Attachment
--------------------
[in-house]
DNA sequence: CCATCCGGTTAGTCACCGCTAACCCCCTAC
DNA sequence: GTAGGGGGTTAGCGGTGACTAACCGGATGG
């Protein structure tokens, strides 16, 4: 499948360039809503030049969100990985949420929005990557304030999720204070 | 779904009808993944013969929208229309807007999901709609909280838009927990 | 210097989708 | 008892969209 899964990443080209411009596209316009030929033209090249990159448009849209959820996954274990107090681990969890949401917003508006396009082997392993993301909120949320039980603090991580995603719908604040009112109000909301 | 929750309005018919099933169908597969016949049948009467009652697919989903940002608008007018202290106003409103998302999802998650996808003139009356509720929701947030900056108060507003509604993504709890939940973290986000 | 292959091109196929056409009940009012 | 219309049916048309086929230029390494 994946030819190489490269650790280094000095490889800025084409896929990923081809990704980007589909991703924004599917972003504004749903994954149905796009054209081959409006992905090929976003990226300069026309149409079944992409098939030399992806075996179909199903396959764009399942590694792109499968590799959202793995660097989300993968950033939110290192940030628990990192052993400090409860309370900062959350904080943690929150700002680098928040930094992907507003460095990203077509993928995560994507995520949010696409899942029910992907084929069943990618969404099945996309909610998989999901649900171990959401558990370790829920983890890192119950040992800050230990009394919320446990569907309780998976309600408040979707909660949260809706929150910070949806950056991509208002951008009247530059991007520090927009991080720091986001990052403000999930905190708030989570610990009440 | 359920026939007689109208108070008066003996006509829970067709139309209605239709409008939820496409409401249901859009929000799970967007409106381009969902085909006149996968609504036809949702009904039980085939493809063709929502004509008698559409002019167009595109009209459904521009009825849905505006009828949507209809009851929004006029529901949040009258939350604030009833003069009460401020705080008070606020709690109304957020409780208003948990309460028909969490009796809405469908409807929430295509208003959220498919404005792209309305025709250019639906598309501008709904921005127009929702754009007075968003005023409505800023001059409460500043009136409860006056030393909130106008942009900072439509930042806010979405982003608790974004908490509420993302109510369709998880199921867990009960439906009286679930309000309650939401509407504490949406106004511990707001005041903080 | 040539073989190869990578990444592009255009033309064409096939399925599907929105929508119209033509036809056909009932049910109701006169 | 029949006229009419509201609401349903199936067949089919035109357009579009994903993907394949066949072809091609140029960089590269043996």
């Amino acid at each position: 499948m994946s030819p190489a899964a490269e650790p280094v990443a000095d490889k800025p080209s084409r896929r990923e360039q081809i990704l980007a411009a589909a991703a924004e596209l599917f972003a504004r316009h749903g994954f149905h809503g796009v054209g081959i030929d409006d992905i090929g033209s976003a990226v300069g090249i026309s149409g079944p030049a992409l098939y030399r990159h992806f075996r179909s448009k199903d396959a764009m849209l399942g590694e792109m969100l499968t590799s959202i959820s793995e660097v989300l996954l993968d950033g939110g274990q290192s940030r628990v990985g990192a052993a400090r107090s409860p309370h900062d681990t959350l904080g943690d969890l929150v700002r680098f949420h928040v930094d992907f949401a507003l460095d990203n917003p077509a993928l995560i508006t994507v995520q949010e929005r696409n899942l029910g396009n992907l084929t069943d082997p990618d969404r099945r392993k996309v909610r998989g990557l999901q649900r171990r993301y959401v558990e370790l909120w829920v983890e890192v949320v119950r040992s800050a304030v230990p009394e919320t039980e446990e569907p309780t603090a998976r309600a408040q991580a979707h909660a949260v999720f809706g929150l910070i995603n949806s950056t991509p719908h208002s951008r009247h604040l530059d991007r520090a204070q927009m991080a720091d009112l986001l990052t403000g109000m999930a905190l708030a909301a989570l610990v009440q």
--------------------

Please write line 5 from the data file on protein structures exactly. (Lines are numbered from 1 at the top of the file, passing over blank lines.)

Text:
């Amino acid at each position: 499948m994946s030819p190489a899964a490269e650790p280094v990443a000095d490889k800025p080209s084409r896929r990923e360039q081809i990704l980007a411009a589909a991703a924004e596209l599917f972003a504004r316009h749903g994954f149905h809503g796009v054209g081959i030929d409006d992905i090929g033209s976003a990226v300069g090249i026309s149409g079944p030049a992409l098939y030399r990159h992806f075996r179909s448009k199903d396959a764009m849209l399942g590694e792109m969100l499968t590799s959202i959820s793995e660097v989300l996954l993968d950033g939110g274990q290192s940030r628990v990985g990192a052993a400090r107090s409860p309370h900062d681990t959350l904080g943690d969890l929150v700002r680098f949420h928040v930094d992907f949401a507003l460095d990203n917003p077509a993928l995560i508006t994507v995520q949010e929005r696409n899942l029910g396009n992907l084929t069943d082997p990618d969404r099945r392993k996309v909610r998989g990557l999901q649900r171990r993301y959401v558990e370790l909120w829920v983890e890192v949320v119950r040992s800050a304030v230990p009394e919320t039980e446990e569907p309780t603090a998976r309600a408040q991580a979707h909660a949260v999720f809706g929150l910070i995603n949806s950056t991509p719908h208002s951008r009247h604040l530059d991007r520090a204070q927009m991080a720091d009112l986001l990052t403000g109000m999930a905190l708030a909301a989570l610990v009440q």